Thu, 11 Oct 2012
Retirement expert Mark Miller urges pre-retirees to be mindful of how age, Medicare, and spousal strategies all interplay with Social Security benefits.
Christine Benz: Hi, I'm Christine Benz for Morningstar.com. By not properly managing Social Security benefits, seniors may forgo thousands of dollars over their lifetimes. Joining me to share three common pitfalls in Social Security is Morningstar contributor Mark Miller.
Mark, thank you so much for being here.
Mark Miller: My pleasure.
Benz: Mark, you say one of the key pitfalls associated with Social Security is that people don't spend enough time calibrating what is the optimal time to start receiving benefits. Let's talk about that one.
Miller: Yes. It's important to say there is no one-size-fits-all answer here. It really can vary by situation, but it's important to be aware of the impact of a decision to file early, to file at the full retirement age, or to file beyond. So, your Social Security benefit is determined by a formula called the primary insurance amount, which is a complex Social Security formula for averaging your lifetime earnings, which is in turn what drives what you get from Social Security in the way of benefits. So, to give you an idea of the order of magnitude of the impact of these decisions, the current full retirement age is about 66. If you file at 66, you get your full 100% of your benefit. If you file at 62, which is the first age you could file, you would get 75% of your monthly benefit.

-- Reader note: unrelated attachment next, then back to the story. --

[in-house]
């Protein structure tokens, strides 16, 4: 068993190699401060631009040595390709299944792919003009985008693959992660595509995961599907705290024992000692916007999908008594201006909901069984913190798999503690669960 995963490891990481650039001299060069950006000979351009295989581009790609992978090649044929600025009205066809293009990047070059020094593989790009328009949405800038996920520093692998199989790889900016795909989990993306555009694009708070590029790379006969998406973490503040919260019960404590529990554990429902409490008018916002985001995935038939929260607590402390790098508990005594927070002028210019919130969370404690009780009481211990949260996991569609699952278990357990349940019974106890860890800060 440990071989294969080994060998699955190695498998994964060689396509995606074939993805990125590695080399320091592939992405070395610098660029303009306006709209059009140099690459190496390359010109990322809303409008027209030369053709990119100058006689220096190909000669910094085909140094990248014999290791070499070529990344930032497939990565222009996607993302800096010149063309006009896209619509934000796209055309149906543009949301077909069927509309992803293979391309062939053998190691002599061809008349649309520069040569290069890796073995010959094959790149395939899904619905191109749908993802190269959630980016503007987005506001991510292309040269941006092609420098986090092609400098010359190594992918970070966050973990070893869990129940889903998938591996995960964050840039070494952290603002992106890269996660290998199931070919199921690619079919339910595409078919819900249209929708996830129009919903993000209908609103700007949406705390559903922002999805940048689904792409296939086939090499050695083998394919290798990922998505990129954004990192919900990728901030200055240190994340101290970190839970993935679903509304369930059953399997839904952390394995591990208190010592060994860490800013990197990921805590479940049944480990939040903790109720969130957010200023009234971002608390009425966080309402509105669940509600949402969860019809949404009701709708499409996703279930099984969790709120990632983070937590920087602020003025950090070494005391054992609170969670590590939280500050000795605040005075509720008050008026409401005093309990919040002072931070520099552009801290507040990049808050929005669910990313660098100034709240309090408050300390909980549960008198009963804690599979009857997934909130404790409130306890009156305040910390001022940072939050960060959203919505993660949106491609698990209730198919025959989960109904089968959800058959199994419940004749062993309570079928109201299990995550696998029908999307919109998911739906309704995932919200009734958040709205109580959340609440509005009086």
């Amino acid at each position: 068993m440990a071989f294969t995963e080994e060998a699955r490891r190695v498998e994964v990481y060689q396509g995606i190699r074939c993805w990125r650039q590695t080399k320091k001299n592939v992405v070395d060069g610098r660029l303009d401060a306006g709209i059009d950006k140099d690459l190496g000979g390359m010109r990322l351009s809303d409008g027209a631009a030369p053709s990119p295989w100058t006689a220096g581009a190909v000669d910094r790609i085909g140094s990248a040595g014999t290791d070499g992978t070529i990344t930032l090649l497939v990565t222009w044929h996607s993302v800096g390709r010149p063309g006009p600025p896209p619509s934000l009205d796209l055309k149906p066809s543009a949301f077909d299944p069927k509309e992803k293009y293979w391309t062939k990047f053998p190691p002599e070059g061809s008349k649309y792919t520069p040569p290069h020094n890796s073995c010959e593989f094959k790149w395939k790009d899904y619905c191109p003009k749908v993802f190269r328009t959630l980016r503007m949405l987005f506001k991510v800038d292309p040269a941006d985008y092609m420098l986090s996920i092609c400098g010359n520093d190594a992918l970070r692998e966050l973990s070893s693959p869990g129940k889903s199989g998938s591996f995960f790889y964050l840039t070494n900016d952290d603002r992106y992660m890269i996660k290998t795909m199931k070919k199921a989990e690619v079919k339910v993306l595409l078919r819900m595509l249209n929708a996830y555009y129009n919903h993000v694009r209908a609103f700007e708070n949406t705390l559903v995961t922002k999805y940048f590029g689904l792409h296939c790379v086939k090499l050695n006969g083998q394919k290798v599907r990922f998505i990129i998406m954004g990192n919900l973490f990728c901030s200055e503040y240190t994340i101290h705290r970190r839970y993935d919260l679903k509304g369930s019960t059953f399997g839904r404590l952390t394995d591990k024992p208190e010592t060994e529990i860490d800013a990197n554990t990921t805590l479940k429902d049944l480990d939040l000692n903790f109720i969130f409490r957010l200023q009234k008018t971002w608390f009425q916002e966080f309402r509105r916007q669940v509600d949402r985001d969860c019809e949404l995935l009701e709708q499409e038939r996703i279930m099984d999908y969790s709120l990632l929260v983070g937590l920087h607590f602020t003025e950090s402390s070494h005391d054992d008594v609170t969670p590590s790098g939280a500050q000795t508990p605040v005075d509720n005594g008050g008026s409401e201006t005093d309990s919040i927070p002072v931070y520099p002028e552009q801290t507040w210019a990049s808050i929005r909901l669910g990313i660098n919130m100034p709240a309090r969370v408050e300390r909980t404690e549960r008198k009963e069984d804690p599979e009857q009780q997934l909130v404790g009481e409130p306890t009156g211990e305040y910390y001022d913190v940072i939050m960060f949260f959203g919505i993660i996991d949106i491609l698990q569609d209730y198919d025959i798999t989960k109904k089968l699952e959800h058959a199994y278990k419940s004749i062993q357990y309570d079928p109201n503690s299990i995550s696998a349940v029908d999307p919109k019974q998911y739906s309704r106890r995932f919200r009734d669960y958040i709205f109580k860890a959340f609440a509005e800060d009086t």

Benz: There is a lot of data showing that people do file right at 62.
Miller: Many do. At least half of Americans do file early, and there can be good reasons for that. There could be an acute financial need; there could be a sense that their longevity is not going to be great. I'm not saying that's never the right thing to do, but it's just to be aware that your monthly benefit resets down to 75% of which you could be getting by waiting until 66. And then on the other side of that coin by waiting until 70, you would get a 132% of your monthly benefit. There is no point in waiting beyond 70 because the extra credits stop accruing at 70. So, that's the range you're looking at, 62 to 70. The rationale for waiting I would like to say think of it as buying yourself a high-yielding inflation-protected annuity.
Benz: Good luck finding that right now, right in the marketplace.
Miller: Good luck. You even might find it, but it's going to be darn expensive. And as we know annuities are not yielding much now because of the ultralow interest-rate environment. Social Security benefit formulas are not predicated on interest rates really. So, that's a big plus and the fact that you get the annual inflation increase, which also starts to really compound. Think about that 62 versus 66 or 70, what's that cost of living adjustment going to be computed against? You really take advantage of the power of Social Security by waiting if possible.